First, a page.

SNPs in the genes ADAM33 (rs528557, p = 0.000019) and VDR (rs1540339, p = 0.0014), previously associated with asthma, were also associated with asthma in this dataset at a significance level of 0.0035 corrected for multiple testing. Previously associated SNPs in EDN1, IL13, IL4R and TNF replicated at a nominal significance level between 0.05≥p>0.0035. Effect size and effect directions were compared to previously published results in table 1.

For 241 SNPs in the 14 candidate genes both imputation and direct genotyping data were available irrespective of previously reported associations (table S2). Effect size and p-value of effects correlated tightly (figure 2), and R2 is given in table S2. Direction of effects changed 12 times, mostly when effects were close to 1. However, in one case (rs2280788, CCL5) imputation implied an odds ratio (OR) of 0.75 when re-genotyping showed an effect size of 1.22. For IL4, imputation suggested rs2070874 (C-33T) to be significantly associated with asthma (p = 0.005) but the association was not significant when re-genotyped by matrix-assisted laser desorption/ionization time-of flight (MALDI-TOF) (p = 0.054). An opposite outcome was observed for IL4R rs2057768, when an effect was significant by genotyping but not by imputation (p = 0.009 versus p = 0.2). This suggests that imputation is a reasonably reliable tool to estimate SNP effects of asthma candidate genes based on 1st generation GWAS genotyping data, when effect sizes are beyond 1.25 in a population of app. 1,000 cases. For detailed comparison between re-genotyped and inputated SNPs see figure 3. However, imputation based on GWAS BeadChip genotyping data could only increase coverage of the previously reported SNPs in asthma candidate genes to app. 60%; missing numerous SNPs of specific interest.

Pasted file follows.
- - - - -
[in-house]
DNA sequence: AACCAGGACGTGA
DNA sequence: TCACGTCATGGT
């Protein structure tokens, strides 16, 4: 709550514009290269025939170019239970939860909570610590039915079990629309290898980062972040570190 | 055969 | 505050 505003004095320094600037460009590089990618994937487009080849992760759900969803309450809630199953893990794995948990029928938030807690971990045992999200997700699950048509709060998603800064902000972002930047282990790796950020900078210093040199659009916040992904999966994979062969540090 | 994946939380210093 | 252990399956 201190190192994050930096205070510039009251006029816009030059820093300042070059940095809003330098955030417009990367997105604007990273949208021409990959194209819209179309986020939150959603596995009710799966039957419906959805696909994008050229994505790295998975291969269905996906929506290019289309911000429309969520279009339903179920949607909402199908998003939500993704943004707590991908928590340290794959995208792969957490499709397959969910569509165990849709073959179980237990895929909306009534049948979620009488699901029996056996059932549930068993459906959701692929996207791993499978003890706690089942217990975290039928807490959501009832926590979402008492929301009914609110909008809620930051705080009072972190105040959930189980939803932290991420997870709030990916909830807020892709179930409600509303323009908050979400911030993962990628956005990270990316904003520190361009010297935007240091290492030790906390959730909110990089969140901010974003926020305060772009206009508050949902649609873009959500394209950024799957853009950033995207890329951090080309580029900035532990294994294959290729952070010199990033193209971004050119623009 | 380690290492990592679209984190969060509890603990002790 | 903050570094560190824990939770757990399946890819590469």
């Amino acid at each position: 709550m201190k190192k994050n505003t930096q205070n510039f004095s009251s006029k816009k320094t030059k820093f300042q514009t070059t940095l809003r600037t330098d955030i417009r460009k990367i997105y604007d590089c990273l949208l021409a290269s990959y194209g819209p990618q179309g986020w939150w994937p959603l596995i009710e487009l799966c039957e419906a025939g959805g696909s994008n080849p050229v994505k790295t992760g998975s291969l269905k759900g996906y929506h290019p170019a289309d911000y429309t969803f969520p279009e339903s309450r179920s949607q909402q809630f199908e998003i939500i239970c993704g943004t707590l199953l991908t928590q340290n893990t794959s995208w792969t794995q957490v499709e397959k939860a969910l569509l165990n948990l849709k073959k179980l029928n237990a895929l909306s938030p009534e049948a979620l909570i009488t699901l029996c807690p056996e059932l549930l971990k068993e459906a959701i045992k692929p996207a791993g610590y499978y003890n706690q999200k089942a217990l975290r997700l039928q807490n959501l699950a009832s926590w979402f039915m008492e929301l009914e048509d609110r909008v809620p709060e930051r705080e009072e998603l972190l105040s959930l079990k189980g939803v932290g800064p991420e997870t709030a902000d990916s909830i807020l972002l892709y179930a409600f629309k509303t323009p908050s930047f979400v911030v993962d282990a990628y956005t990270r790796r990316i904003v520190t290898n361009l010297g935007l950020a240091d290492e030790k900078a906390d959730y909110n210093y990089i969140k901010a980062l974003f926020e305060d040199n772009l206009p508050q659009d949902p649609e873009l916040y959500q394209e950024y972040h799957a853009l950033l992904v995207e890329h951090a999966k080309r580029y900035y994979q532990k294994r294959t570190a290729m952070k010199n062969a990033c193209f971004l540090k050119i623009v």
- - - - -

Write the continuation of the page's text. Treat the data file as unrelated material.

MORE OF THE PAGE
Figure 2. Correlation between effect sizes observed by concomitant genotyping and imputation of candidate gene SNPs for which both measures were available.

(red indicates change of effect direction between genotyping and imputation). For the comparison based on HapMapII (HM2) data 241 SNPs and for HapMapIII (HM3) 216 SNPs were available.

Figure 3. Comparison of effect sizes and p-values derived from regenotyped SNPs with data based on imputation.